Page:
Leaders from around the world have just reached a historic agreement to rein in emissions of carbon dioxide and other greenhouse gases. One feature of the Paris deal that has attracted significant attention is that it articulates a more ambitious goal than previously negotiated—to limit warming to well below 2°C, aspiring to no more than 1.5°C.
Given where we are today, staying within that target represents a Herculean effort. But whether we view that goal as unrealistic or appropriately aspirational, the Paris agreement represents a welcome dose of realism to a process that has long been plagued by significantly more grandstanding than concrete action.
The climate deal includes for the first time emissions mitigation pledges from virtually every country on the planet, reflecting the emergence of a pledge-and-review approach. This new, bottom-up process guarantees that the entire world will take voluntary actions to reduce greenhouse gas emissions—a marked improvement over the Kyoto process.
There is always an urge to make immediate judgments about whether agreements such as this one represent success or failure. In truth, whether this regime proves effective will be determined over the next few years. A cause for optimism is that the key components for success are there. In addition to near-universal participation, countries have agreed to undertake increasingly ambitious actions every five years to reduce emissions, and to report in a transparent manner on those actions.
Critical to the effort is the next phase, the design and implementation of the review of these pledges—in other words, transparency.
Transparency of commitments in negotiations has been the subject of scholarly research going back to Thomas Schelling 60 years ago and is an area where RFF experts have contributed in recent years. For example, RFF’s Joseph Aldy and Billy Pizer have established principles to guide the design of review mechanisms. And at the Paris convention, RFF Senior Fellow Ray Kopp, co-director of RFF’s Center for Energy and Climate Economics, in joint work with think tanks in Asia and Europe, presented analyses comparing the first round of commitments made in the lead-up to the negotiations.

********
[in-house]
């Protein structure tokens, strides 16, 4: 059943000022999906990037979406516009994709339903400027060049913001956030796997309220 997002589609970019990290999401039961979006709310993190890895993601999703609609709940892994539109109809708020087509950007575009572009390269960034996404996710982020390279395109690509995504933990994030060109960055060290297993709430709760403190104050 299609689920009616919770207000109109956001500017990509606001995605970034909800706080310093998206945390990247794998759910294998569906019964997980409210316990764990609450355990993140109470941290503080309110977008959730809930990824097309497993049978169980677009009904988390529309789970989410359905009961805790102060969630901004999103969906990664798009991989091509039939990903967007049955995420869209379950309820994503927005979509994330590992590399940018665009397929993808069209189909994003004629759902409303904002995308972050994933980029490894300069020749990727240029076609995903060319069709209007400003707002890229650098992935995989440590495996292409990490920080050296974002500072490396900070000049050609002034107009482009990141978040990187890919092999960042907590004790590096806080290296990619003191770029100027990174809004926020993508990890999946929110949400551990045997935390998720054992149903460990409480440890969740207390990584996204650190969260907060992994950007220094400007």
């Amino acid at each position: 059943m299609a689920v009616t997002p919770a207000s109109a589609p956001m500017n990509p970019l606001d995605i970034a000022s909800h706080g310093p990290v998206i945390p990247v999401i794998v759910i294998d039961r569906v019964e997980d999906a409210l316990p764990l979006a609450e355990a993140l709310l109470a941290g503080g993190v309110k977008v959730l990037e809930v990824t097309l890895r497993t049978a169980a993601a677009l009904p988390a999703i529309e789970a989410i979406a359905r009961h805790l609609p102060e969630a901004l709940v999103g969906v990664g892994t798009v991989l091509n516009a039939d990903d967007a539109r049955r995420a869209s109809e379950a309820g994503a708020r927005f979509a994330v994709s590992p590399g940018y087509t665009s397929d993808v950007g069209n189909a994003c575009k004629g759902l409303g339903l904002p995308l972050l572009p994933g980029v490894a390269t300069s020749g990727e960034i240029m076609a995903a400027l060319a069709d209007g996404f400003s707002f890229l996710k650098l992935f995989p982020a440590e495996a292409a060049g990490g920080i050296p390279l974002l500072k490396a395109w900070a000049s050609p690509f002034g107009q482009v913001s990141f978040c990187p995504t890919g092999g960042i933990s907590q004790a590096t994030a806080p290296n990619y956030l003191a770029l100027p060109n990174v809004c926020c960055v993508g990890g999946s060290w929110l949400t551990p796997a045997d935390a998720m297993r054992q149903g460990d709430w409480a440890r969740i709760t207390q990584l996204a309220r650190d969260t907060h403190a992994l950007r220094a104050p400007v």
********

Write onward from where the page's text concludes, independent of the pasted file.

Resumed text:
The Paris agreement establishes a new path forward in global climate policy. But many of the details, such as when national reviews would begin and how periodic they will be, have yet to be hammered out. Scholarship by RFF researchers and others will inform this effort.
At the end of the day, transparency should help reassure countries that they are not acting alone and push laggards to fulfill their commitments. This global cooperative approach is important, but its success will depend heavily on key countries providing strong leadership, just as the Obama-Xi agreement last year advanced success in Paris by signaling to other nations that real action was possible.